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True mirin, known as hon-mirin (本みりん), follows a similar brewing process to sake with one major difference: it is made using glutinous rice.
Mirin uses in the kitchen
Mirin gives us a mild sweetness that balances the salty taste of the soy sauce. It also allows us to glaze sauces such as teriyaki and is an indispensable ingredient in slow-cooked dishes such as oyakodon.
Years ago, finding authentic hon-mirin was difficult, but it is gradually becoming more and more available in Europe. If you can’t find hon-mirin, the alternative is aji-mirin (みりん風調味料). Cheaper, aji-mirin is made from corn syrup, alcohol, rice and salt.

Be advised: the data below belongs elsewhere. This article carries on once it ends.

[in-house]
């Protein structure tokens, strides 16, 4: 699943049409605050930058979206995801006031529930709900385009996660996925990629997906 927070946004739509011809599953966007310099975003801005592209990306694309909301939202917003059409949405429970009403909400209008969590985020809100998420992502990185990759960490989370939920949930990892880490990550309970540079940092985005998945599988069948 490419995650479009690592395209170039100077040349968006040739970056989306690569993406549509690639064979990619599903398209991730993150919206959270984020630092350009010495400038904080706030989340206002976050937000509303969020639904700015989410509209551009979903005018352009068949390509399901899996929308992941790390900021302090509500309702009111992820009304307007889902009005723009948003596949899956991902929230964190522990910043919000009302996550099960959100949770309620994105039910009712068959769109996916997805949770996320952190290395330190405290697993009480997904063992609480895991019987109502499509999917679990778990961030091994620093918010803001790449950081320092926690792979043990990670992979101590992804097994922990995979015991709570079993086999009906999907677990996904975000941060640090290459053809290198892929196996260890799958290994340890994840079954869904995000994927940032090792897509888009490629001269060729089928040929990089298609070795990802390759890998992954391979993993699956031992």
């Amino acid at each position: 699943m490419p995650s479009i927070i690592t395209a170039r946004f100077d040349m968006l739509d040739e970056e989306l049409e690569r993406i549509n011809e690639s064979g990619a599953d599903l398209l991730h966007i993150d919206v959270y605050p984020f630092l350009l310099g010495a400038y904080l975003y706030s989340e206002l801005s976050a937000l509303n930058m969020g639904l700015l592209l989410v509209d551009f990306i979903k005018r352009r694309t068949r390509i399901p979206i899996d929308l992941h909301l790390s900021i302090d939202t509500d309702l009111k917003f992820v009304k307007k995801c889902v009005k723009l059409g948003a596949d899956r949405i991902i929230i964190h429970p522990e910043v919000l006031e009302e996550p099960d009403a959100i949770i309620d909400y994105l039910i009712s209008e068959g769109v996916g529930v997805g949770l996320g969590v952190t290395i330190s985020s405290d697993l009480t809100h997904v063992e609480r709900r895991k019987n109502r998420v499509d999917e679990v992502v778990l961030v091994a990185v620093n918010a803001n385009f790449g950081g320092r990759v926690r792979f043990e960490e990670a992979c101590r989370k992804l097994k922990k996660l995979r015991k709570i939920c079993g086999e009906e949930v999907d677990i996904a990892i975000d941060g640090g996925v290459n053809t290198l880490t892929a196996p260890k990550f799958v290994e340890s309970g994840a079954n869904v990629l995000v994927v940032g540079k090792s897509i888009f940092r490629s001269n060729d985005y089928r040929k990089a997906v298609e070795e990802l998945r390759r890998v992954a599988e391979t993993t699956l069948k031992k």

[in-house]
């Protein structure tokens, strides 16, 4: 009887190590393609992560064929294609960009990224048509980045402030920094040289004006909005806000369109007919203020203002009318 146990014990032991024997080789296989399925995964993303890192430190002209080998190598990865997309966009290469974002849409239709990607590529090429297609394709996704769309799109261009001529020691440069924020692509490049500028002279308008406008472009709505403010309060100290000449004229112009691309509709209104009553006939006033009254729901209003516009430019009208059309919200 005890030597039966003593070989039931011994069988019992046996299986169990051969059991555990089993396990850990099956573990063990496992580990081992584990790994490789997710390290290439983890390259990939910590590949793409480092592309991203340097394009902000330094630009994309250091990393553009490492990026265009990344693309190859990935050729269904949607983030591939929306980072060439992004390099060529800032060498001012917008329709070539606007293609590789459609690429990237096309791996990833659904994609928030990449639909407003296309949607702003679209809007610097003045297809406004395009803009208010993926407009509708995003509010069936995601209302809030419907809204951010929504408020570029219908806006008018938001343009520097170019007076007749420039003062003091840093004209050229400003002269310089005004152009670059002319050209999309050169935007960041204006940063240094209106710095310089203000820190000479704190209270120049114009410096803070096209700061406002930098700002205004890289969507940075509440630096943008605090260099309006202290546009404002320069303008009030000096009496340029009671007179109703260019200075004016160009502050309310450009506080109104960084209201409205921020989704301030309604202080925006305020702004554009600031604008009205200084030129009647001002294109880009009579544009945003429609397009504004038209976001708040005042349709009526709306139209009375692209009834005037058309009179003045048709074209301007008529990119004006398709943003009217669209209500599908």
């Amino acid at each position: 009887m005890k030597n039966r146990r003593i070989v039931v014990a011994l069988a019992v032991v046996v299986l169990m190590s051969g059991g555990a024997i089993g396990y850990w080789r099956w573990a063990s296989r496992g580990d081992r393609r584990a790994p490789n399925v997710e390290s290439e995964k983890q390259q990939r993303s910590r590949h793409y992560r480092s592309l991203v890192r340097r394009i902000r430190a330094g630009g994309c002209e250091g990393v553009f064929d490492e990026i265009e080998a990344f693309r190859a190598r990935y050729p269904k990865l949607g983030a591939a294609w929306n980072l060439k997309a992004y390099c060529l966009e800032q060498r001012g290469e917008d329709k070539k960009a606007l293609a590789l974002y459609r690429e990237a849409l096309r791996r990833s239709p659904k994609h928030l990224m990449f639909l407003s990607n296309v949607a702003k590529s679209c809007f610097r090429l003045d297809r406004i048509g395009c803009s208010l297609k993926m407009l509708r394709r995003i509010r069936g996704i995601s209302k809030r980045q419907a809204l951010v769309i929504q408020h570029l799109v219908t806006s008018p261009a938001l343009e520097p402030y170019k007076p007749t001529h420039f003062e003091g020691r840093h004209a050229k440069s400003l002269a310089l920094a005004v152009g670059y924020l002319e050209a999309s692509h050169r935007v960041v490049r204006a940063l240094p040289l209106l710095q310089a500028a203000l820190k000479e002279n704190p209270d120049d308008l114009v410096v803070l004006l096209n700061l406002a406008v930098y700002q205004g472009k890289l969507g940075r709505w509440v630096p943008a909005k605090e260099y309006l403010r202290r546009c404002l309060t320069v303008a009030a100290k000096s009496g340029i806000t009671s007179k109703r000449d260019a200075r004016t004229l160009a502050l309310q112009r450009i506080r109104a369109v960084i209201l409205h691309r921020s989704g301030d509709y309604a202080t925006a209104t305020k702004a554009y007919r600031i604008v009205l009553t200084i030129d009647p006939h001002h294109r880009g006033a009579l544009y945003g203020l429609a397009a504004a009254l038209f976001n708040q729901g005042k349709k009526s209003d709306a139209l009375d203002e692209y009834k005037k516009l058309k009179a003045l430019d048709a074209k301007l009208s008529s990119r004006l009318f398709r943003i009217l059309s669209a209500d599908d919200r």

You can store mirin, tightly sealed, in a cool, dark place. If you get your hands on a bottle of hon-mirin, I recommend keeping it in the fridge to preserve its aroma.